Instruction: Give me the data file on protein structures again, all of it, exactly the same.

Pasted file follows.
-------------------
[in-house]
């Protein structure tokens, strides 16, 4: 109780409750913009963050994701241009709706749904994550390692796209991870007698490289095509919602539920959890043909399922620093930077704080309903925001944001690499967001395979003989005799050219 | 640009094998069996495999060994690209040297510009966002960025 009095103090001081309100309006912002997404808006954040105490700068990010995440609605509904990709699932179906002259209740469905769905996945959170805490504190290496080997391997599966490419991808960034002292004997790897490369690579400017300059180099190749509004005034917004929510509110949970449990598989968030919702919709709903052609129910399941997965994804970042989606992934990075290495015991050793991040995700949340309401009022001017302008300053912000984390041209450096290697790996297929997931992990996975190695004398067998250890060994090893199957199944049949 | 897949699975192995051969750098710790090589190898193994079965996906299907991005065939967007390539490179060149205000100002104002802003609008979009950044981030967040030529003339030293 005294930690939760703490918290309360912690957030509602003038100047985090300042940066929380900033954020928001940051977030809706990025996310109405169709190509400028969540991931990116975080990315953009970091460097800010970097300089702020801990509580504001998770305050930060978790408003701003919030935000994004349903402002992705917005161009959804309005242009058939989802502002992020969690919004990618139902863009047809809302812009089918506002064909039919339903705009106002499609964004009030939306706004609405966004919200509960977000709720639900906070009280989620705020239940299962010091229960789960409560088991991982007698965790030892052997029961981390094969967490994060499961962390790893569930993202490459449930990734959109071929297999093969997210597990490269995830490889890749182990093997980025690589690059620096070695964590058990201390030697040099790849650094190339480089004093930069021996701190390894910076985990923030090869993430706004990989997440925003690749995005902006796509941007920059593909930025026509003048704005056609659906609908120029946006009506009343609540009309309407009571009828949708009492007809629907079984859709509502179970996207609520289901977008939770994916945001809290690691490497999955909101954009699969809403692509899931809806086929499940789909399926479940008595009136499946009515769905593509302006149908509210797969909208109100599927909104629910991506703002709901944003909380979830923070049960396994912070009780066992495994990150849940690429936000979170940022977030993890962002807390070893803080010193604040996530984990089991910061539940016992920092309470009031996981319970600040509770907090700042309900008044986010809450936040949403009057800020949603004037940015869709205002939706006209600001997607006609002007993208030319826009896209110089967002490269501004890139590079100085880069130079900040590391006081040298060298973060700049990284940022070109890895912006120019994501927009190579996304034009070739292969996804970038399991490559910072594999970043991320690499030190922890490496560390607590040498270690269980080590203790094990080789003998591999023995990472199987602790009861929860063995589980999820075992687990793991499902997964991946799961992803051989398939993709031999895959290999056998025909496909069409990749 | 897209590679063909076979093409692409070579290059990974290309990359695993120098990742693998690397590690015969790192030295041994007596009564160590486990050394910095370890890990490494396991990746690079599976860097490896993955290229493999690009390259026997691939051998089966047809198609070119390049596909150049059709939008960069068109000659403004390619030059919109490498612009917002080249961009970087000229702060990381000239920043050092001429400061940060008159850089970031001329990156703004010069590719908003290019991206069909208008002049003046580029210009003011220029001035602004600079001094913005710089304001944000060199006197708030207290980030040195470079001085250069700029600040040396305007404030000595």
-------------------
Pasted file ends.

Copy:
[in-house]
């Protein structure tokens, strides 16, 4: 109780409750913009963050994701241009709706749904994550390692796209991870007698490289095509919602539920959890043909399922620093930077704080309903925001944001690499967001395979003989005799050219 | 640009094998069996495999060994690209040297510009966002960025 009095103090001081309100309006912002997404808006954040105490700068990010995440609605509904990709699932179906002259209740469905769905996945959170805490504190290496080997391997599966490419991808960034002292004997790897490369690579400017300059180099190749509004005034917004929510509110949970449990598989968030919702919709709903052609129910399941997965994804970042989606992934990075290495015991050793991040995700949340309401009022001017302008300053912000984390041209450096290697790996297929997931992990996975190695004398067998250890060994090893199957199944049949 | 897949699975192995051969750098710790090589190898193994079965996906299907991005065939967007390539490179060149205000100002104002802003609008979009950044981030967040030529003339030293 005294930690939760703490918290309360912690957030509602003038100047985090300042940066929380900033954020928001940051977030809706990025996310109405169709190509400028969540991931990116975080990315953009970091460097800010970097300089702020801990509580504001998770305050930060978790408003701003919030935000994004349903402002992705917005161009959804309005242009058939989802502002992020969690919004990618139902863009047809809302812009089918506002064909039919339903705009106002499609964004009030939306706004609405966004919200509960977000709720639900906070009280989620705020239940299962010091229960789960409560088991991982007698965790030892052997029961981390094969967490994060499961962390790893569930993202490459449930990734959109071929297999093969997210597990490269995830490889890749182990093997980025690589690059620096070695964590058990201390030697040099790849650094190339480089004093930069021996701190390894910076985990923030090869993430706004990989997440925003690749995005902006796509941007920059593909930025026509003048704005056609659906609908120029946006009506009343609540009309309407009571009828949708009492007809629907079984859709509502179970996207609520289901977008939770994916945001809290690691490497999955909101954009699969809403692509899931809806086929499940789909399926479940008595009136499946009515769905593509302006149908509210797969909208109100599927909104629910991506703002709901944003909380979830923070049960396994912070009780066992495994990150849940690429936000979170940022977030993890962002807390070893803080010193604040996530984990089991910061539940016992920092309470009031996981319970600040509770907090700042309900008044986010809450936040949403009057800020949603004037940015869709205002939706006209600001997607006609002007993208030319826009896209110089967002490269501004890139590079100085880069130079900040590391006081040298060298973060700049990284940022070109890895912006120019994501927009190579996304034009070739292969996804970038399991490559910072594999970043991320690499030190922890490496560390607590040498270690269980080590203790094990080789003998591999023995990472199987602790009861929860063995589980999820075992687990793991499902997964991946799961992803051989398939993709031999895959290999056998025909496909069409990749 | 897209590679063909076979093409692409070579290059990974290309990359695993120098990742693998690397590690015969790192030295041994007596009564160590486990050394910095370890890990490494396991990746690079599976860097490896993955290229493999690009390259026997691939051998089966047809198609070119390049596909150049059709939008960069068109000659403004390619030059919109490498612009917002080249961009970087000229702060990381000239920043050092001429400061940060008159850089970031001329990156703004010069590719908003290019991206069909208008002049003046580029210009003011220029001035602004600079001094913005710089304001944000060199006197708030207290980030040195470079001085250069700029600040040396305007404030000595």